default void print() {
  System.out.println("A");
 }
}

interface B extends A {
 default void print() {
  System.out.println("B");
 }
}

interface C extends A {
 default void print() {
  System.out.println("C");
 }
}

/*
* The overridden method will get selected
*/
class D implements B, C {
 @Override
 public void print() {
  System.out.println("D");
 }
}

However if a super class provides a concrete method, default methods with the same name and parameter types are simply ignored.
public class DiamondSolutionTwo {
 public static void main(String[] args) {
  A obj = new D();
  obj.print();
 }
}

interface A {
 default void print() {
  System.out.println("A");
 }
}

interface B extends A {
 default void print() {
  System.out.println("B");
 }
}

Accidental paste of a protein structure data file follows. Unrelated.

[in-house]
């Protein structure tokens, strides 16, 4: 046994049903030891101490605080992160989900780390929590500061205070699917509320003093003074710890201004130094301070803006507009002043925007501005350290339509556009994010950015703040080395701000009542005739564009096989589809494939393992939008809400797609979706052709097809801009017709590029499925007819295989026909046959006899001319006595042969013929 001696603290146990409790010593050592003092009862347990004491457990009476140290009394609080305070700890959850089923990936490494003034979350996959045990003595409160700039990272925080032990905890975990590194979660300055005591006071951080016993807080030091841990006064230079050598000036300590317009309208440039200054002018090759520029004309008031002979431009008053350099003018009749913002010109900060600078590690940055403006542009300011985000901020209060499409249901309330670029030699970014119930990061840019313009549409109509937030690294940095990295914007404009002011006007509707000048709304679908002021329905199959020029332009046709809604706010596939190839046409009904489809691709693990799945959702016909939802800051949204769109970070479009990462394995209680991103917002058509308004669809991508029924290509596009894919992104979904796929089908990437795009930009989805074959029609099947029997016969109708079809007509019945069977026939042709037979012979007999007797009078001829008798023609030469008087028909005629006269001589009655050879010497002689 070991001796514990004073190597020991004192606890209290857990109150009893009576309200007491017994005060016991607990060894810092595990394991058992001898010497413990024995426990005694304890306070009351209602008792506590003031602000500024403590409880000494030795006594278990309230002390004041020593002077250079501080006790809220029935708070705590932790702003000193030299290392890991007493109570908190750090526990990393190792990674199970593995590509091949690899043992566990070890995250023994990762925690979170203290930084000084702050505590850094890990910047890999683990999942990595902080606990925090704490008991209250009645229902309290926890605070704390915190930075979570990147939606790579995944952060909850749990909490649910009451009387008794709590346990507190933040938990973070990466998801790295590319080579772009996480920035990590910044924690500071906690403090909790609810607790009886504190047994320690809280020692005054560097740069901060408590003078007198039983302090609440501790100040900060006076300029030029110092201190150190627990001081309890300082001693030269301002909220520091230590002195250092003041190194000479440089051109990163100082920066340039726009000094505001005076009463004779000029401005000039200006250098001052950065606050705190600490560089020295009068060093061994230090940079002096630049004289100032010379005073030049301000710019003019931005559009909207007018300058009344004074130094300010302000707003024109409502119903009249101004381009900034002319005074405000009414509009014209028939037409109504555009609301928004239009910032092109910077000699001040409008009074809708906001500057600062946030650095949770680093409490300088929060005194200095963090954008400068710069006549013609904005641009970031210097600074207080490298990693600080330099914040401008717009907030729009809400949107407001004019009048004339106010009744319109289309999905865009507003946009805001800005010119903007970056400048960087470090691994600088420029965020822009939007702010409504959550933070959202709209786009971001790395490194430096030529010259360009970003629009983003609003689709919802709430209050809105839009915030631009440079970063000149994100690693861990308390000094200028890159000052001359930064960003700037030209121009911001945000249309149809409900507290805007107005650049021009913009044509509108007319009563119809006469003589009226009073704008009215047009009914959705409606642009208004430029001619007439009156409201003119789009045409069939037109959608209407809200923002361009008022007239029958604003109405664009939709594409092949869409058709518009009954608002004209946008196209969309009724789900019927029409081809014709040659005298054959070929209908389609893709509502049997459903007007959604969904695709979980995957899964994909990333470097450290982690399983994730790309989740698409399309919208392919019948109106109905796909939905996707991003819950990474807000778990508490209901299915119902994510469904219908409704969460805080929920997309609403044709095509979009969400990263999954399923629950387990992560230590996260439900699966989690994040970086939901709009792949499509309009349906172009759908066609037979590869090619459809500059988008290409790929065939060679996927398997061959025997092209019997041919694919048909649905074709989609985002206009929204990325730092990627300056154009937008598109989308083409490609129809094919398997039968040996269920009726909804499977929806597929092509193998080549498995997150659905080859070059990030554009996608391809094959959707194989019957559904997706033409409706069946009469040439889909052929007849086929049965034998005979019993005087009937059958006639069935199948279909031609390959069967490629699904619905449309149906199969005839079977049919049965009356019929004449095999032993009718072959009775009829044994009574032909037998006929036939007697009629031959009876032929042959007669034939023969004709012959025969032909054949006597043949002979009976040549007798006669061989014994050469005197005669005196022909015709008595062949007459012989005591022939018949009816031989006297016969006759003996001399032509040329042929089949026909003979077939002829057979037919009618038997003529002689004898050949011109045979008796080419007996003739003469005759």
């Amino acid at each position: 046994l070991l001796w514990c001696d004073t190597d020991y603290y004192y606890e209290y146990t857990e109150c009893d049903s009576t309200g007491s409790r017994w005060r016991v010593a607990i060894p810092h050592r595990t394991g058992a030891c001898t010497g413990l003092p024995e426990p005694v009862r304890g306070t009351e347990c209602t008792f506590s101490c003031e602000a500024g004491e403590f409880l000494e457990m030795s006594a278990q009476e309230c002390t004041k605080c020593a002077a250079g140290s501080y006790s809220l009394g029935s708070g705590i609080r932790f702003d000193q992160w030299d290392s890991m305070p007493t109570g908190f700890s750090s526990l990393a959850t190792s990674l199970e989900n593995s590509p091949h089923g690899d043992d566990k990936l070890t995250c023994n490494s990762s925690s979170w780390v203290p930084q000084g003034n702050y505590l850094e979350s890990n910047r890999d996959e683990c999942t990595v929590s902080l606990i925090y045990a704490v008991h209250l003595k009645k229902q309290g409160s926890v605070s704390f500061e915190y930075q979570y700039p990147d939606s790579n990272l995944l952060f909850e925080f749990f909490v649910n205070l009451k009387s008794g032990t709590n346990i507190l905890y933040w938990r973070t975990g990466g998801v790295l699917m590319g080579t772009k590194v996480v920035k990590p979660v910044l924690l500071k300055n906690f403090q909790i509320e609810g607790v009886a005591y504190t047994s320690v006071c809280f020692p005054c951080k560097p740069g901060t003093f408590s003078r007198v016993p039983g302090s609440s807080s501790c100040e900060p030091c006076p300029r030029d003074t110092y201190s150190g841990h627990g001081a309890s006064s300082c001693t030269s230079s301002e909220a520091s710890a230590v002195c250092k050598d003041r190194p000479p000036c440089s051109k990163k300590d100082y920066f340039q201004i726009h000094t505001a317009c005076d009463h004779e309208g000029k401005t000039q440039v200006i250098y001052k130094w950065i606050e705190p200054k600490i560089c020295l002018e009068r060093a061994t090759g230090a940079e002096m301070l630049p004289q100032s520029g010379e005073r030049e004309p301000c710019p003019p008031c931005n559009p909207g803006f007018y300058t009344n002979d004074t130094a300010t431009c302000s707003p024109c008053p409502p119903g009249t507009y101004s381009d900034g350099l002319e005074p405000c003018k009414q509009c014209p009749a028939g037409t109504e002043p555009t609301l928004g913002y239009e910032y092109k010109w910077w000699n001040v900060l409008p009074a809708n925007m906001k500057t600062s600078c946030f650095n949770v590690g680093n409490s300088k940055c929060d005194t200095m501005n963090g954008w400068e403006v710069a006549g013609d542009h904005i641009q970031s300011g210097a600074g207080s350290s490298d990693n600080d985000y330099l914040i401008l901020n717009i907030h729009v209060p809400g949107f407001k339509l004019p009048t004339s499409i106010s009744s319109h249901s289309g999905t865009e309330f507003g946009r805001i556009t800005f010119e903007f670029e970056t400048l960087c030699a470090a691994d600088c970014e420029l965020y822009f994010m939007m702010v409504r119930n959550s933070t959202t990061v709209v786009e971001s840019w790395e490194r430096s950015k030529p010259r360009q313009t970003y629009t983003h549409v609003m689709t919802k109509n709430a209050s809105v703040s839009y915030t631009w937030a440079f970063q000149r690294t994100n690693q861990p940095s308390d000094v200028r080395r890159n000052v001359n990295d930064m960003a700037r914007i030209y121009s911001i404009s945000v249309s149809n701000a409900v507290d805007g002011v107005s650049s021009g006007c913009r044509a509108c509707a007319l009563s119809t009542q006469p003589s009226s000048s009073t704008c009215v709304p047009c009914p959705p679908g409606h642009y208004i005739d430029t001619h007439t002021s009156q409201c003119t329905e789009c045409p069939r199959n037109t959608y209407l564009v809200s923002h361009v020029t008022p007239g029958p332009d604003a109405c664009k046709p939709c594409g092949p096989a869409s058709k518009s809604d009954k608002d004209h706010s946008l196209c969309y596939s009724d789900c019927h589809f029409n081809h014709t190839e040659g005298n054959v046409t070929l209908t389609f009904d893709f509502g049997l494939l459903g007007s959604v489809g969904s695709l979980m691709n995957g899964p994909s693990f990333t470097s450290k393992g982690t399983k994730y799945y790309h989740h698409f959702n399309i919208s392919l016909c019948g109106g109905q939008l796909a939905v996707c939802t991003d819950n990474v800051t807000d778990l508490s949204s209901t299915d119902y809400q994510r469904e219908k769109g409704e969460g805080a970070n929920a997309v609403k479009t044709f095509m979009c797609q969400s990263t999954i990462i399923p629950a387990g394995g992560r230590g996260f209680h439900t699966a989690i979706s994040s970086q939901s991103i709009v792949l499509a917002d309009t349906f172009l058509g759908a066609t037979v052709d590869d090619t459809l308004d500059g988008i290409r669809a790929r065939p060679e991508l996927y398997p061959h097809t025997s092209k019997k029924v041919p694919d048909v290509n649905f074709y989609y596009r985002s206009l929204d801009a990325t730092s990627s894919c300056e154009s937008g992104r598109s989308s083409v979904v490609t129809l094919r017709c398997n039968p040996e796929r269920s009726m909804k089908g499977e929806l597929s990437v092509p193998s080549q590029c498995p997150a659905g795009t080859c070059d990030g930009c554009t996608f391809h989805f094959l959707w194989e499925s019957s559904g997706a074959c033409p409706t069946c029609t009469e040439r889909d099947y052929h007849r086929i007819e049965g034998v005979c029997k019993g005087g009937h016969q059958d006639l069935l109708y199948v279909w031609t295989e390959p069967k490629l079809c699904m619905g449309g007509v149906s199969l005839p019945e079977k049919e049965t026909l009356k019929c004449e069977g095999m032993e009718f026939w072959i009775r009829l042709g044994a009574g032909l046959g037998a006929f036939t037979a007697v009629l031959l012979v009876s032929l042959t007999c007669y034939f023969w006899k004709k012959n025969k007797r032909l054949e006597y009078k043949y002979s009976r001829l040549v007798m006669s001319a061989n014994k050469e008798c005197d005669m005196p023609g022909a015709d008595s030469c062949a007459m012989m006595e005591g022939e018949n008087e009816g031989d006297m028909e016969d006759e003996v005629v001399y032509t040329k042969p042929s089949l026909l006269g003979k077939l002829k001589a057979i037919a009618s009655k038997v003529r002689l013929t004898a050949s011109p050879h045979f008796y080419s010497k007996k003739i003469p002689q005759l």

interface C extends A {
 default void print() {
  System.out.println("C");
 }
}

class P {
 public void print() {
  System.out.println("P");
 }
}

/*
* Super class provides the implementation of print() method
*/
class D extends P implements B, C {

}

Find the source codes at Git Hub.
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2 comments

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Gehan
AUTHOR
January 25, 2015 at 6:58 AM delete

A nice site with good explanations especially on Java 8 features.

Can you please elaborate on Rule #7.

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avatar
January 25, 2015 at 8:57 PM delete

Hi Gehan,
I planned to write a separate post on static methods in interfaces. Since Java 8, you can create static methods with body inside interfaces. Default methods are equal to the instance methods. So we cannot define a method both static and instance method at the same time.

If you are wondering about the static methods follow this link:
http://docs.oracle.com/javase/8/docs/api/java/util/Comparator.html#naturalOrder--

In java.util.Comparator interface naturalOrder() is a static method. You can call it as
Comparator comp = Comparator.naturalOrder();